Re: SCI:BIO: raw genome length not a good measure of organism complexity

Eric Watt Forste (
Tue, 14 Jan 1997 11:08:52 -0800

Eliezer writes:
>Um, I could be wrong, but I think that most of the data controlling how
>the human mind works is inside the genome... even if it needs external,
>environmental triggers. You are correct in that even if we understand
>the genome, we might still need some understanding of external
>environment in order to build an AI from it... but I think that external
>understanding could be hacked up over a few hours.

Why don't you try running some numbers? I don't have my reference books
handy, but I vaguely recall that the bandwidth of long-term memory
storage for human beings is about 2 bits per second. Don't trust me on
this: I wouldn't be at all surprised if I was off by several orders of
magnitude (it's only my long-term memory I'm consulting, after all).

But actually, I don't even trust those measurements. The way that
information passes back and forth between human beings in live
conversation, through tone of voice, facial expression, gesture,
word, etc seems very-high-bandwidth to me, and measuring the exact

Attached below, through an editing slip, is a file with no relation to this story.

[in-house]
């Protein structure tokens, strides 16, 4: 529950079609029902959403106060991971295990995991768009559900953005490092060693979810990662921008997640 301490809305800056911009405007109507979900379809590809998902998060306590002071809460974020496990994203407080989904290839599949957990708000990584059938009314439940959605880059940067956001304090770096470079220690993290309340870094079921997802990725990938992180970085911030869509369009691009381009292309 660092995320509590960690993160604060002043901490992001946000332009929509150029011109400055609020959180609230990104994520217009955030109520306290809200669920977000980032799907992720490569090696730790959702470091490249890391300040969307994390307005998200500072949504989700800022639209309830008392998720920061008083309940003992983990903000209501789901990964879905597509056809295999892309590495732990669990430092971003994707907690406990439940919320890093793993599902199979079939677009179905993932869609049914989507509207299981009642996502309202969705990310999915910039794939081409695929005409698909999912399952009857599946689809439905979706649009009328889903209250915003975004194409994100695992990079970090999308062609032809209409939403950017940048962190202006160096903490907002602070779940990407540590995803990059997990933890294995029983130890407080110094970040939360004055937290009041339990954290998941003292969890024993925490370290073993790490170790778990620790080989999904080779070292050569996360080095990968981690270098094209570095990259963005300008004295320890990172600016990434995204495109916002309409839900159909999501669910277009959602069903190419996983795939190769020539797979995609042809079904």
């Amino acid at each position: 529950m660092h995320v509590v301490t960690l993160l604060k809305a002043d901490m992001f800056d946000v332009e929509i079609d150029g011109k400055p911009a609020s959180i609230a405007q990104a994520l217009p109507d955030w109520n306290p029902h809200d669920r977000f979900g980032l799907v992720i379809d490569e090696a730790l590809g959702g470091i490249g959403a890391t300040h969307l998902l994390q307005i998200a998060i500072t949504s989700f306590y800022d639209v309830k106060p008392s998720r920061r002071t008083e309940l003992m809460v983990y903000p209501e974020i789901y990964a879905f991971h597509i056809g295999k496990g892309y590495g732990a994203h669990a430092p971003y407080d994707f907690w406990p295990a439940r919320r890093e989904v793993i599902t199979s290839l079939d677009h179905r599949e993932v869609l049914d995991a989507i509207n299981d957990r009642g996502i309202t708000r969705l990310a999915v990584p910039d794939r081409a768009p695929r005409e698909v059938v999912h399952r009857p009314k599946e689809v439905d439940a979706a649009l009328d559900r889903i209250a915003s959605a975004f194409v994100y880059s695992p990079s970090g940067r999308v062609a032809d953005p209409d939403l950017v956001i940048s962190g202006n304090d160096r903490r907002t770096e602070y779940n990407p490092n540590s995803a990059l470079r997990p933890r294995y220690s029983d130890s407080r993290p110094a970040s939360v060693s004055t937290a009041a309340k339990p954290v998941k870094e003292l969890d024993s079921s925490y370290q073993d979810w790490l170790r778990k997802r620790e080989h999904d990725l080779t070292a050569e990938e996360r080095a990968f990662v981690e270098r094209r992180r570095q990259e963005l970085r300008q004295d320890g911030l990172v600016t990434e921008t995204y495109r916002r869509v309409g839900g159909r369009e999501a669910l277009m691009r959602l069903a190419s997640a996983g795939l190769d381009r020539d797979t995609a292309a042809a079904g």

bandwidth seems like a very difficult project. But my unreliable
introspective observation is that what makes me unique, what makes
me Eric Watt Forste, has a lot more to do with the unique constellation
of information that my brain has ingested since I was born than it
has to do with my genome. Not that I believe in tabula rasa or
anything, but quite some time ago I decided that AIs will probably
have to be raised like children, educated slowly (though we'll
probably be able to make multiple copies of the first few that are
properly educated). I could be wrong about this if they have a
*much* higher input bandwidth than we do, but I still expect that
the first few AIs are going to be quite stupid for the first several
years they are running. Isn't this Lenat's expectation with CYC
(or whatever his current project is)? I don't think you can just
copy a workable system of ethics into someone's head, at least not
with current technology. I think the information content of the
total set of values our culture has evolved to this point is very
high, and memetic replication has nothing like the error-correction
mechanisms that genetic replication has. Communication is difficult,
but we have managed to muddle through so far somehow.

I do take it that you've read Hofstadter's essay "Waking Up from the
Boolean Dream", have you not? I think it's one of his more important
pieces of writing, especially considering how long ago he wrote it. It's
rather prophetic of much of the work that has been done with genetic
algorithms and artificial neural networks since then.

Oh, and I'm still not going to participate in your Poll, because you
left out Art again, even after Natasha reminded you.

Eric Watt Forste ++ ++ 
Naked is a state of mind.  -- Luscious Jackson